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Israel Did Not Appropriate Arab Cuisine

Israel Did Not Appropriate Arab Cuisine

Falafel on a wooden table. (Dimitril Ivanov/Dreamstime) 

By Friday, 13 September 2019 11:07 AM Current | Bio | Archive

Another battle is being waged in the Mideast, and the intensity keeps rising.

This battle, as if they don't have enough to fight about — is over food.

Yes, a food fight, Mideast style.

For years, Arabs have accused Israel of appropriating their food and making it "Israeli."

They claim that falafel is not Israeli food, it is Arab food.

They claim that humus is not Israeli, it's Arab food.

The assertion is that just about any of the foods created by Israeli chefs is, in fact, a rip-off of Arab food. Now labeneh, or laben, a goat cheese yogurt is on the proverbial chopping block.

Enemies of Israel say that Zionists should create their own culture, not expropriate it from the Arab culture that surrounds them. They say that appropriating their foods is another example of Israeli occupation. Israelis, they say, are not only stealing Arab land and Arab culture, Israeli is stealing Arab — or Palestinian, food too.

Israeli chefs and Israel's culinary creativity have become world famous.

And while many of the dishes borrow from the region, to suggest that Israeli Jews stole the culture is, simply put, preposterous.

These attackers want Israel to be seen by the world as interlopers, replanted into the Mideast from Europe. But in reality, most Israelis are descendants of Jews from Arab lands  — not from Europe.

Only part of Israel's culture comes from Europe, much more of Israeli culture, including food, originates in the Arab world.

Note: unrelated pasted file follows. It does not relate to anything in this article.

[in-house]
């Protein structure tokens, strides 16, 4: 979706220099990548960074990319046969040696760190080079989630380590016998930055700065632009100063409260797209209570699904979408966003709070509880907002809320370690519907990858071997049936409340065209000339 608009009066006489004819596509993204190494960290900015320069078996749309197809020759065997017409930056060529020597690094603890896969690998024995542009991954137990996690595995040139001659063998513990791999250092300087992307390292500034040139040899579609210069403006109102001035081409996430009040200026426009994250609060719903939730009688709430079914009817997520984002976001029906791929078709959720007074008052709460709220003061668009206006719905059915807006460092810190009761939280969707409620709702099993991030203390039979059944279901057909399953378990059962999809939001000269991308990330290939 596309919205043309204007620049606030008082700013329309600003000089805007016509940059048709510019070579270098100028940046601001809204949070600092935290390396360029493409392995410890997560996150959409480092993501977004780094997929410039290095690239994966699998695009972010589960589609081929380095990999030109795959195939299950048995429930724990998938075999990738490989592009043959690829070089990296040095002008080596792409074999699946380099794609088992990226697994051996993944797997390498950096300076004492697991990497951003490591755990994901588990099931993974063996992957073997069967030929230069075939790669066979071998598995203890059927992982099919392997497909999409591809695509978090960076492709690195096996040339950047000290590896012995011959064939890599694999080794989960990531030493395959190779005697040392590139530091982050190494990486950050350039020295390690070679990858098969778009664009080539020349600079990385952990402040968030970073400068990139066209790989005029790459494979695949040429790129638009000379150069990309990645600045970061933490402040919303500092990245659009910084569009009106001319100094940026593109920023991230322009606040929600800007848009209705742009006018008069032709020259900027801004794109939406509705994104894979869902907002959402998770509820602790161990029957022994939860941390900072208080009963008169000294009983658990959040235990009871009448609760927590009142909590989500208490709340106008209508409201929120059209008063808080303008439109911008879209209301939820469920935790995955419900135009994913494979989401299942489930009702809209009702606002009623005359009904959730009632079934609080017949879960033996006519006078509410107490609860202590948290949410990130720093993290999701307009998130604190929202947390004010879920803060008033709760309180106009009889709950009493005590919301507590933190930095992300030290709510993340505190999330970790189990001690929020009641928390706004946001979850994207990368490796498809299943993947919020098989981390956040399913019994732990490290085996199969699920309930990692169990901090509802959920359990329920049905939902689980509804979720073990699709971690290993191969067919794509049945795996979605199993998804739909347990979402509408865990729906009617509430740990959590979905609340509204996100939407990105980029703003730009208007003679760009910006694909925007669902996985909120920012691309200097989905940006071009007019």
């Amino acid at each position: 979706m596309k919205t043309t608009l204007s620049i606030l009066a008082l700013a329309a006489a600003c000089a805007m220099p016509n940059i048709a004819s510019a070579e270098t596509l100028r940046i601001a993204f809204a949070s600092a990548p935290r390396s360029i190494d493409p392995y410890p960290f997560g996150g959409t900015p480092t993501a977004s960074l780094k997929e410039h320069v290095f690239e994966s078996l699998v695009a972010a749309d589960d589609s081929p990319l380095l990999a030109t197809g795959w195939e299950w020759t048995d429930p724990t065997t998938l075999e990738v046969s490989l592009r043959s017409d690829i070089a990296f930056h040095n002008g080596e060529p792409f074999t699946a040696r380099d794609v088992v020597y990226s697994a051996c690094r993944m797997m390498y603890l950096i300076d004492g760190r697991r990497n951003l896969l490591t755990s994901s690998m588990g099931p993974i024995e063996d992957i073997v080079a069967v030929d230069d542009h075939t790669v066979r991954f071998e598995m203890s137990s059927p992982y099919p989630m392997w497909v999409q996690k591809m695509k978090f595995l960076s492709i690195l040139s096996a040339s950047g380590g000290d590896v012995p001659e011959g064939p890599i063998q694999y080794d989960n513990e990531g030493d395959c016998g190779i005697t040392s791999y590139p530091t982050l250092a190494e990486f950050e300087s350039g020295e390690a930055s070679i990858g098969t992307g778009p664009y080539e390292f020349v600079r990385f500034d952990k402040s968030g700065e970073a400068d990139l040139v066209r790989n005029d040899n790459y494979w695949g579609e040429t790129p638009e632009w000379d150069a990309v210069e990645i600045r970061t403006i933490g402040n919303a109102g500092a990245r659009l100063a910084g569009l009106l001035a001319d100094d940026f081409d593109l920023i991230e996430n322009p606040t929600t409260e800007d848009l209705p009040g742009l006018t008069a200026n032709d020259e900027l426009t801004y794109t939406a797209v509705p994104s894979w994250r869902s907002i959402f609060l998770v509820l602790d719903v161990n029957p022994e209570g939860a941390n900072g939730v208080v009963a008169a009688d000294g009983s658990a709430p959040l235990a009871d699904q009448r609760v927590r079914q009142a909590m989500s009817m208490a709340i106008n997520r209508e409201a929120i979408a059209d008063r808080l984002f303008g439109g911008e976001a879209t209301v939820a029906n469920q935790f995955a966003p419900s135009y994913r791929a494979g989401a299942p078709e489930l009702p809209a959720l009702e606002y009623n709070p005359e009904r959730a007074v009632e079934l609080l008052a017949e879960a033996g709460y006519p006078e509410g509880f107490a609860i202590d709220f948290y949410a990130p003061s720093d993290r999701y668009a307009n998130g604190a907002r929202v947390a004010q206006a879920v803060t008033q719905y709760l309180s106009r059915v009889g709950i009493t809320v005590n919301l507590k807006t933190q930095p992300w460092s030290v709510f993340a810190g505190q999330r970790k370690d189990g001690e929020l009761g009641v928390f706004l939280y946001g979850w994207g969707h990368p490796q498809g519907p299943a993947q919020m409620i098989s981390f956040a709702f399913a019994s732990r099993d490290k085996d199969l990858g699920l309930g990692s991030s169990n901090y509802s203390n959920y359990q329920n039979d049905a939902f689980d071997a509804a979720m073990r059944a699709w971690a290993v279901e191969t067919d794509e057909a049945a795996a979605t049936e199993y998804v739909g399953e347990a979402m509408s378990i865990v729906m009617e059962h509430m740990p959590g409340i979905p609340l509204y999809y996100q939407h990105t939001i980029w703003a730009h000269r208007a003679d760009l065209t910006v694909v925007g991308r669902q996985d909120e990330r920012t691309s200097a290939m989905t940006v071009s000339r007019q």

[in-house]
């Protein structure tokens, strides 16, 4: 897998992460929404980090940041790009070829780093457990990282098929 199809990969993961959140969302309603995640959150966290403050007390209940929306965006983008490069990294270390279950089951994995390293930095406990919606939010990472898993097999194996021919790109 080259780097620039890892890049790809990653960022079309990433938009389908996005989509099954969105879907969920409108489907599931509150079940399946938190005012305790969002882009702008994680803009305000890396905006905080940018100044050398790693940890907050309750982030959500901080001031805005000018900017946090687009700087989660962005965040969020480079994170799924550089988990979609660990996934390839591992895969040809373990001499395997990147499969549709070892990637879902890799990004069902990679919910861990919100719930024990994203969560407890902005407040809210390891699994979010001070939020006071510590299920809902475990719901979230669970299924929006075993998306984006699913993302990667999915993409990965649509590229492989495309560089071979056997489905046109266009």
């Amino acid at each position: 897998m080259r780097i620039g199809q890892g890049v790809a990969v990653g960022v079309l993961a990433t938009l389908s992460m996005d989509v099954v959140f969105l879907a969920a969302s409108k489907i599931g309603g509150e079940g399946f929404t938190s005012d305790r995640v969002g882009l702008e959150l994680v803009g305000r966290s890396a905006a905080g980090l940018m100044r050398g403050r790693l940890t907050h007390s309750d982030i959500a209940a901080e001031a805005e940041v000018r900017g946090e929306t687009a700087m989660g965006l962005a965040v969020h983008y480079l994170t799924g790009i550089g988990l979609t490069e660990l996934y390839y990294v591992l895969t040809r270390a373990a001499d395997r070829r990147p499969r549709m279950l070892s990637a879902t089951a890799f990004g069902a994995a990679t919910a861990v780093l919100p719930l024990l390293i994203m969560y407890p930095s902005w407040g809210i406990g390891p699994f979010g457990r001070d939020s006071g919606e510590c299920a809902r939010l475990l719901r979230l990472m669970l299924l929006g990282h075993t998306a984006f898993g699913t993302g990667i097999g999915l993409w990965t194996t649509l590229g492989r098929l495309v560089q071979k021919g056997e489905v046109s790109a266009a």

Israel is not different from any other immigrant country in the world.

Their food is a unique blend.

It's a product of the immigrant's earlier lives and the immigrants modify the food to accommodate to local weather, local supplies and local tastes.

Take a look around the culinary world. Japanese tradition is steeped in history.

The rice and sea weed food that Americans call sushi is a joke in Tokyo. California rolls?

Baked salmon sushi?

An aspiring sushi chef in Japan (Itamae) will spend up to 20 years training and apprenticeship. Here sushi is prepared and sold in pizza shops and local delis.

And Chow Mein?

Chicken Chow Mein is not even a Chinese dish. It is an American creation.

Australian Chow Mein is crispy and Mexican Chow Mein replaces the traditional elements with local Mexican spices.

Chow Mein really just means stir fried noodles.

Chow means to saute, as in stir fry and mein, in Chinese, means noodles.

Italian pizza (from Italy) is nothing like Ray's Famous or Dominos.

American pizza is different.

There is a multi-billion dollar a year difference. On any given day in the U.S. 13% of Americans consume pizza. No proud Italian is calling it a rip off.

Several years ago the "Guinness Book of World Records" recorded that the winner of the world's largest portion of humus was in Abu Ghosh, an Arab village just outside of Jerusalem.